On Friday, a jazzed-up Dave Cohn waxed poetic about the future of journalism. I agree wholeheartedly. Except with this statement:
What we need right now is 10,000 journalism startups. Of these 9,000 will fail, 1,000 will find ways to sustain themselves for a brief period of time, 98 will find mediocre success and financial security and two will come out as new media equivalents to the New York Times. (The NY Times is part of this game, I’m not making a big/small media divide here, just using them as a standard).
My prediction: It could be that two out of 10,000 may become equivalents to the New York Times. But in this so-very-networked medium, I believe that 10,000 journalism startups can find success and financial security. There doesn’t need to be another New York Times. WestSeattleblog.com is successful and is providing Tracy Record and Patrick Sand with a living. They’ll have to tell you if they define it as financial security. And they’re covering only part of Seattle. MexBizNews isn’t successful yet, according to Diane Lindquist (reporter, editor, chief cook-and-bottle-washer), but it could be. Diane’s got the jurno chops; she just needs guidance in a few areas, such as content management systems, advertising, marketing, search, Web shell development (including user-friendly searchable databases), and community building.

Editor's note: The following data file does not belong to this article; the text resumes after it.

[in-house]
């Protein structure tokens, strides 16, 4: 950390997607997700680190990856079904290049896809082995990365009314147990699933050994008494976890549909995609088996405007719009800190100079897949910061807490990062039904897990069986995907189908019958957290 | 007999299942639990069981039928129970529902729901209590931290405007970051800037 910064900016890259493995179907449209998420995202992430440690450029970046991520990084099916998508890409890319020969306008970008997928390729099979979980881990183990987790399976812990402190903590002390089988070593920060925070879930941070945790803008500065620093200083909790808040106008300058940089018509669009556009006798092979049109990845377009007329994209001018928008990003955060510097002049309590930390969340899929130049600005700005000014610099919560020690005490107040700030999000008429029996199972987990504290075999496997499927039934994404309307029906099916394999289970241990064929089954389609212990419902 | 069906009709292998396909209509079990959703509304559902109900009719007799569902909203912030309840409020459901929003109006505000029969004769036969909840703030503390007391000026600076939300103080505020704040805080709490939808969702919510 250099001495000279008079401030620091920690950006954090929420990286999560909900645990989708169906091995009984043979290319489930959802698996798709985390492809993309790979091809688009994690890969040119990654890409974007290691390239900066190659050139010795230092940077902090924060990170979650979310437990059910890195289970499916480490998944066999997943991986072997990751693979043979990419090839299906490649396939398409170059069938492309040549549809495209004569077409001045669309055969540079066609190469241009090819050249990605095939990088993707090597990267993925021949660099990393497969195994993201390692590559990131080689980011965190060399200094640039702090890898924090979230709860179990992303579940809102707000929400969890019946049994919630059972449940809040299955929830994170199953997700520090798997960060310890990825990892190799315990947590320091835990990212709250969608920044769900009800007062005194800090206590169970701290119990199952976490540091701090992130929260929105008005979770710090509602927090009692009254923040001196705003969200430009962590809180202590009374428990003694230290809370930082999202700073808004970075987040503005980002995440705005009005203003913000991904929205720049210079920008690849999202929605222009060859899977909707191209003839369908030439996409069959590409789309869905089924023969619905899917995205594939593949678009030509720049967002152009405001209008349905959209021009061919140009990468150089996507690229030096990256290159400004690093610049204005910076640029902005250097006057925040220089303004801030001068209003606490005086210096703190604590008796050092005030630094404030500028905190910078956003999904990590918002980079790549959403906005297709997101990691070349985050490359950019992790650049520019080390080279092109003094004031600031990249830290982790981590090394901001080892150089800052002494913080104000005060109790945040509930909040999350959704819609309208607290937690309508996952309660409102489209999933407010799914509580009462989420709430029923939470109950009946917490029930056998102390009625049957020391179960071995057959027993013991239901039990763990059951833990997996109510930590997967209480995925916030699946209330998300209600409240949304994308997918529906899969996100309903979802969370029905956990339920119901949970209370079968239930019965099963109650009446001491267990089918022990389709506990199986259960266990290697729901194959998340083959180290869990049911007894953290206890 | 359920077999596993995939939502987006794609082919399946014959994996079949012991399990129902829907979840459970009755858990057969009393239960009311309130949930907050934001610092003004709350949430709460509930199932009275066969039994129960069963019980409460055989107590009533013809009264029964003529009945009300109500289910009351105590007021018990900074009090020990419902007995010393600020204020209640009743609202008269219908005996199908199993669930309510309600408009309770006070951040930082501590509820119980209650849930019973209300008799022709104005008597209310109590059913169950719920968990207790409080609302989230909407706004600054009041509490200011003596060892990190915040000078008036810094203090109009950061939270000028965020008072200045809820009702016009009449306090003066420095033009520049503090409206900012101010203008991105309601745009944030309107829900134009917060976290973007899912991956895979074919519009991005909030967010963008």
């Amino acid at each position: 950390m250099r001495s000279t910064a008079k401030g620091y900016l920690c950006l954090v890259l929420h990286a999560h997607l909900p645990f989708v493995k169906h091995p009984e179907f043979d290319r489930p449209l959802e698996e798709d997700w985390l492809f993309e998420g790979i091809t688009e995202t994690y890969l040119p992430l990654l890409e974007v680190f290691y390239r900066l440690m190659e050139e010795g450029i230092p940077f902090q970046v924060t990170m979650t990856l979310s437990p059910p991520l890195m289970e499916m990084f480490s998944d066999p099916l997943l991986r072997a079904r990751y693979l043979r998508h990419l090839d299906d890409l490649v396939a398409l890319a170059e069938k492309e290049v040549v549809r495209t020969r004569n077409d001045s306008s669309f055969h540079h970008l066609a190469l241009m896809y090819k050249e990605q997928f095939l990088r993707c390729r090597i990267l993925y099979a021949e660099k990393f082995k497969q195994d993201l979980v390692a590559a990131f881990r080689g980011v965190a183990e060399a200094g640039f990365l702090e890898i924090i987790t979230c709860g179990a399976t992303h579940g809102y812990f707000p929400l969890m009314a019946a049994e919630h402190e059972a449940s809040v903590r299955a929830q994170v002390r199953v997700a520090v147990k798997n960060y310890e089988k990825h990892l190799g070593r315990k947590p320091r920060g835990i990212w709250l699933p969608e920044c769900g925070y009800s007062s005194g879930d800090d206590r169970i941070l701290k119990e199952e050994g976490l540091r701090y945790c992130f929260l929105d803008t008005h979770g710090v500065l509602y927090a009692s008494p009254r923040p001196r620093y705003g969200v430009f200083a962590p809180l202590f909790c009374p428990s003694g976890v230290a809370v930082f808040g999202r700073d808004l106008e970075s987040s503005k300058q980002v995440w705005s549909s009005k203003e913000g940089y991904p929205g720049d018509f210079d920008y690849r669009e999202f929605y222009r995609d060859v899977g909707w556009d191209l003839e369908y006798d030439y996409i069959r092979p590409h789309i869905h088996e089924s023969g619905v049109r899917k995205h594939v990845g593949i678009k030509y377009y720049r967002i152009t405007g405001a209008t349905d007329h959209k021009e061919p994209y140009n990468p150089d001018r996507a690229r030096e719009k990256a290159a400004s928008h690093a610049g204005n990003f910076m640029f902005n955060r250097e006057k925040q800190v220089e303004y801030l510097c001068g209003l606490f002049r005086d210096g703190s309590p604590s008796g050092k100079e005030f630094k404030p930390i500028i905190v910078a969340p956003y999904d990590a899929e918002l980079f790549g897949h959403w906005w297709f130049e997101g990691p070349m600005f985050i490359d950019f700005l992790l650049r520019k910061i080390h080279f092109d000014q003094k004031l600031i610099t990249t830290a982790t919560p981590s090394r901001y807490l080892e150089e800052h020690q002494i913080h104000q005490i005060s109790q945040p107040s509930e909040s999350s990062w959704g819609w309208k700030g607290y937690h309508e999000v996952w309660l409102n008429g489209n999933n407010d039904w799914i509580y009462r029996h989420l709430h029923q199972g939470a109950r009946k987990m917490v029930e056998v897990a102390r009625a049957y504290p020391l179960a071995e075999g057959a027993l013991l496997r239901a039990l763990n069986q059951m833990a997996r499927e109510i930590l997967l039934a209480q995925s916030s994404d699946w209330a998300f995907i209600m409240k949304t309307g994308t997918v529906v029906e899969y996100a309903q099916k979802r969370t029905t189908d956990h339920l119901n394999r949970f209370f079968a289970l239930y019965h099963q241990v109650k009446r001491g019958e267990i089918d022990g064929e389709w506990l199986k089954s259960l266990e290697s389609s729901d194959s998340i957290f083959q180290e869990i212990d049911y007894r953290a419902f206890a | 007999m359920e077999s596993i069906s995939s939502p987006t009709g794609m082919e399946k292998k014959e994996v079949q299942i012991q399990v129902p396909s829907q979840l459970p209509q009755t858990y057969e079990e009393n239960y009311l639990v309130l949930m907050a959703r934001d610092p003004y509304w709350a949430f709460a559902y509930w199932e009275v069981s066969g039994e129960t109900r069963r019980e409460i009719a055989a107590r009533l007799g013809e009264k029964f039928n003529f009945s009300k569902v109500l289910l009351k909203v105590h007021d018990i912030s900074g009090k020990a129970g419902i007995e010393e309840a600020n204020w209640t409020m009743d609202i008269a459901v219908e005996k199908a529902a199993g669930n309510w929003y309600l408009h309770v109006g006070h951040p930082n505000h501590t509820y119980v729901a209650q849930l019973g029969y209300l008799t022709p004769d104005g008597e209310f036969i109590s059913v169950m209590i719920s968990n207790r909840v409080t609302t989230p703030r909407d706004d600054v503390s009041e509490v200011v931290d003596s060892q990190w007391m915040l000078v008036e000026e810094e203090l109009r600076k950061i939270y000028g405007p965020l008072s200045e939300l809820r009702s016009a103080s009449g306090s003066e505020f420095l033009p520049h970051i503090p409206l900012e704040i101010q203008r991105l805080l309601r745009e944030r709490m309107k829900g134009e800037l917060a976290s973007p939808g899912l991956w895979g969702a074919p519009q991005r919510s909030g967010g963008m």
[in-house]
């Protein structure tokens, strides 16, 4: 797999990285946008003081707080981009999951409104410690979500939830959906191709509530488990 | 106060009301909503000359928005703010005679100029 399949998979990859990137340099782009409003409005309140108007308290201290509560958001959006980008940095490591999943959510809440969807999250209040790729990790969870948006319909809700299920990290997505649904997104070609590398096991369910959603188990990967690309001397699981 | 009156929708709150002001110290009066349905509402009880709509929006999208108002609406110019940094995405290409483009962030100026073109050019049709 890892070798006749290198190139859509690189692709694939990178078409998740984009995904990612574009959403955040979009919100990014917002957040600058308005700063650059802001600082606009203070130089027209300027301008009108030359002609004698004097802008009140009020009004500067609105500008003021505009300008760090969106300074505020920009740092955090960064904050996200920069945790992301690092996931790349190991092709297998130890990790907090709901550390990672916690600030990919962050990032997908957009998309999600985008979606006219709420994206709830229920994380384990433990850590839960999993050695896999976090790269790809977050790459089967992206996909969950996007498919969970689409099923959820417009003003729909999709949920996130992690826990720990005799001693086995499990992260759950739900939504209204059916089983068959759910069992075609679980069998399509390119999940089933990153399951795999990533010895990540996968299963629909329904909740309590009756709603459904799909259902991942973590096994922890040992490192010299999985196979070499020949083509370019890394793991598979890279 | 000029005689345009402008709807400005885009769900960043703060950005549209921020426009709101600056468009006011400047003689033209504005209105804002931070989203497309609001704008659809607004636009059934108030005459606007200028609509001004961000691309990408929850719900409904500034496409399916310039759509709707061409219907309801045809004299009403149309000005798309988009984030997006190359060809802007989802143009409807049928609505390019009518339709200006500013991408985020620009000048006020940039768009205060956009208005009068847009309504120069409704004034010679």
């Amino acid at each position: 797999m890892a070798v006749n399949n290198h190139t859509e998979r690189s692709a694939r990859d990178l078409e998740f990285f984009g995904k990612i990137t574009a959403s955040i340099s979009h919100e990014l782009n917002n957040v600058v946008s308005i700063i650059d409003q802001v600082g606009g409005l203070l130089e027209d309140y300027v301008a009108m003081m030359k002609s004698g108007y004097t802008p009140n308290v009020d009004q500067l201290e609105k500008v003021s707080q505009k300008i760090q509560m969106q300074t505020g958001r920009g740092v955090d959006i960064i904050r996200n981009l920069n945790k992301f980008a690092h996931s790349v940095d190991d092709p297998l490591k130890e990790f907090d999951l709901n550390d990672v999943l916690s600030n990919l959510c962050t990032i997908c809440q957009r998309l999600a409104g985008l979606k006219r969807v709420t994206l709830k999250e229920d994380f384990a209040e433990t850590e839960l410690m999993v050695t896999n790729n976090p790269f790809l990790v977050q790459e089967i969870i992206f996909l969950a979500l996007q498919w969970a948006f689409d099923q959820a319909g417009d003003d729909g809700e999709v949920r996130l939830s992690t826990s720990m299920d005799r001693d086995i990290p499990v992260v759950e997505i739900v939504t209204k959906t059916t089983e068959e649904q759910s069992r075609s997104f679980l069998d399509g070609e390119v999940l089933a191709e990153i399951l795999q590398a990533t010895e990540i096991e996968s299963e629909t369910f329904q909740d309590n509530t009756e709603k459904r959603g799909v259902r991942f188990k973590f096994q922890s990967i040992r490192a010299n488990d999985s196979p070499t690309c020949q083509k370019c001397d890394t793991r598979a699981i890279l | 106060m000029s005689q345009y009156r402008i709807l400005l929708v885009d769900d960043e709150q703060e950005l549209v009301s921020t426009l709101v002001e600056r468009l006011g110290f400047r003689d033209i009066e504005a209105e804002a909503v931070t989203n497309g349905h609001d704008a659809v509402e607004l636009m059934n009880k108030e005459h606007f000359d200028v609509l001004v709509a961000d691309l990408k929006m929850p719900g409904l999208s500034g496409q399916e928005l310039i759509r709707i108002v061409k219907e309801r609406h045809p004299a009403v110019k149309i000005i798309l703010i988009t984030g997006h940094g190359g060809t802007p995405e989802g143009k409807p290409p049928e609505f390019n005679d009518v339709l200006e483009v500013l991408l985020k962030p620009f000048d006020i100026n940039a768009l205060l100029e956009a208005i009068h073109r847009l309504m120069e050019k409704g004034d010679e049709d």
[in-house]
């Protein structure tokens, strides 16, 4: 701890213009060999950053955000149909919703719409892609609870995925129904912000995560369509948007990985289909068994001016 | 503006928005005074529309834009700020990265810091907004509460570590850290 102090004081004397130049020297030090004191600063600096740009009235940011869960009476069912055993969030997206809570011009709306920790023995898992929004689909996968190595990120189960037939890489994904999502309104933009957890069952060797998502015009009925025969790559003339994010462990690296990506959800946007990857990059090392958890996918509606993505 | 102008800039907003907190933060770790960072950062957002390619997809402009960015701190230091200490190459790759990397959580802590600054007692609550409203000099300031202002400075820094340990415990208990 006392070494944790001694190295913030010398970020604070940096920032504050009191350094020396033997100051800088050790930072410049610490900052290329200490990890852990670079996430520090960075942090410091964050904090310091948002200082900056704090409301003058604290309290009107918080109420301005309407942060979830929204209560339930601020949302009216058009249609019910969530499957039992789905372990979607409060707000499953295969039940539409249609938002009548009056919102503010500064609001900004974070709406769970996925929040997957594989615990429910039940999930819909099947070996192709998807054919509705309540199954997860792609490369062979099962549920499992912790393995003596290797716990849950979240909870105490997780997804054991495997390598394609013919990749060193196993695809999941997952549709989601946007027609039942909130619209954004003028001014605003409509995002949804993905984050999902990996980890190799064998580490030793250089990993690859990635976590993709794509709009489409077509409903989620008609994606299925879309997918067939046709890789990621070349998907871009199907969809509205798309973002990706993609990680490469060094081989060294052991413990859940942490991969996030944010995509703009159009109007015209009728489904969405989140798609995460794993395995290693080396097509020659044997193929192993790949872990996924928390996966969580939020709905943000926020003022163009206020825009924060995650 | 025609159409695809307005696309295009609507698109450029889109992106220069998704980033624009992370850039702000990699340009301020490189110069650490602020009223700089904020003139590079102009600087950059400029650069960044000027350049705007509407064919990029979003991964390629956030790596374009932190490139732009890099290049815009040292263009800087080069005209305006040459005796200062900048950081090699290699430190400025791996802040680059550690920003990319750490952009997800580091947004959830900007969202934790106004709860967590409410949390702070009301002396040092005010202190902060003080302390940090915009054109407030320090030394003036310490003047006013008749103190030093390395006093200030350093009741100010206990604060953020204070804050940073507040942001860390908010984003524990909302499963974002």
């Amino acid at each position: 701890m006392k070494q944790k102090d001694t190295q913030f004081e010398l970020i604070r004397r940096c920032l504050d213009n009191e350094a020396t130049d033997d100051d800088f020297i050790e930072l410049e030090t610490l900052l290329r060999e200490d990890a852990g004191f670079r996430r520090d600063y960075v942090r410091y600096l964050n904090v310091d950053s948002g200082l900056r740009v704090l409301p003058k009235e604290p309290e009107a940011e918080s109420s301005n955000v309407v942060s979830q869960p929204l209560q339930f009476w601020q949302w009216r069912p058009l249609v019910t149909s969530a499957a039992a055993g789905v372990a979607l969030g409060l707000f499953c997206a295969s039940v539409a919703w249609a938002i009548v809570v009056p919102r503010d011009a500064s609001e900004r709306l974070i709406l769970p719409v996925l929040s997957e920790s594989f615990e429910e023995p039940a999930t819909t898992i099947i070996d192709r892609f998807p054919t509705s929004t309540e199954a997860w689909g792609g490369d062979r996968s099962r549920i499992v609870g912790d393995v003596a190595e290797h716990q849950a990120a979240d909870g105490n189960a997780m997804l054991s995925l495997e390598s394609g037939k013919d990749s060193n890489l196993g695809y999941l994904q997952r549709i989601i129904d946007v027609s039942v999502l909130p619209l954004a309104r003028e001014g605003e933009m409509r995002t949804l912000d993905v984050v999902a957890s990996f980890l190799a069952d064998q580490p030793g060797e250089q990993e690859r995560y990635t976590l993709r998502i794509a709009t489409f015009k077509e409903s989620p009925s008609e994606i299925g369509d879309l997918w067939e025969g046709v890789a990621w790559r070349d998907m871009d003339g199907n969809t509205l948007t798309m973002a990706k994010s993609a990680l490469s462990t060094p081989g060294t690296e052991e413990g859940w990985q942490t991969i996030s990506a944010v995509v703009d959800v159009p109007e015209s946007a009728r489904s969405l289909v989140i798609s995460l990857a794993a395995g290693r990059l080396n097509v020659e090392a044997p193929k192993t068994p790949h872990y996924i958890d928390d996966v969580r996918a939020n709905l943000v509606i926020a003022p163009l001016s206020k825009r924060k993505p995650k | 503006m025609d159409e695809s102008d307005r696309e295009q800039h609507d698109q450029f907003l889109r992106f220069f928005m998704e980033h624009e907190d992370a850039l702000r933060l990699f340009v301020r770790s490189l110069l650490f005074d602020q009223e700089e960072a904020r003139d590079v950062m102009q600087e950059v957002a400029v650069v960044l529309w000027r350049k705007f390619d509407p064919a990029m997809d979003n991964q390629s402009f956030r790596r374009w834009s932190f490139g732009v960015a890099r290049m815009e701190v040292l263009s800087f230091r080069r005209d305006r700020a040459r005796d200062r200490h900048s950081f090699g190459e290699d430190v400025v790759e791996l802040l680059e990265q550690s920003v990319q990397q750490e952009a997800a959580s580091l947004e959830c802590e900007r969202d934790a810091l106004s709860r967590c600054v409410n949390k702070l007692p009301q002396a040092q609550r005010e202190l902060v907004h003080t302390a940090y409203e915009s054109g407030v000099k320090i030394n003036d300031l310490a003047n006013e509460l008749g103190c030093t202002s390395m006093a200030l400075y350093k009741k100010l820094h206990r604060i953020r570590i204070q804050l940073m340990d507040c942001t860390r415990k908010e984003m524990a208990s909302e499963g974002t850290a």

Some of us at the Reynolds Journalism Institute have been batting around the idea of starting a news organization incubator to help people like Diane be successful. This new medium has certain characteristics; if you understand its basic nature and have what you need to make a go of a journalistic enterprise, then you have a much better shot at supporting yourself.
Our main goal: We want to put journalism back in the caring hands of journalists. No matter what the medium.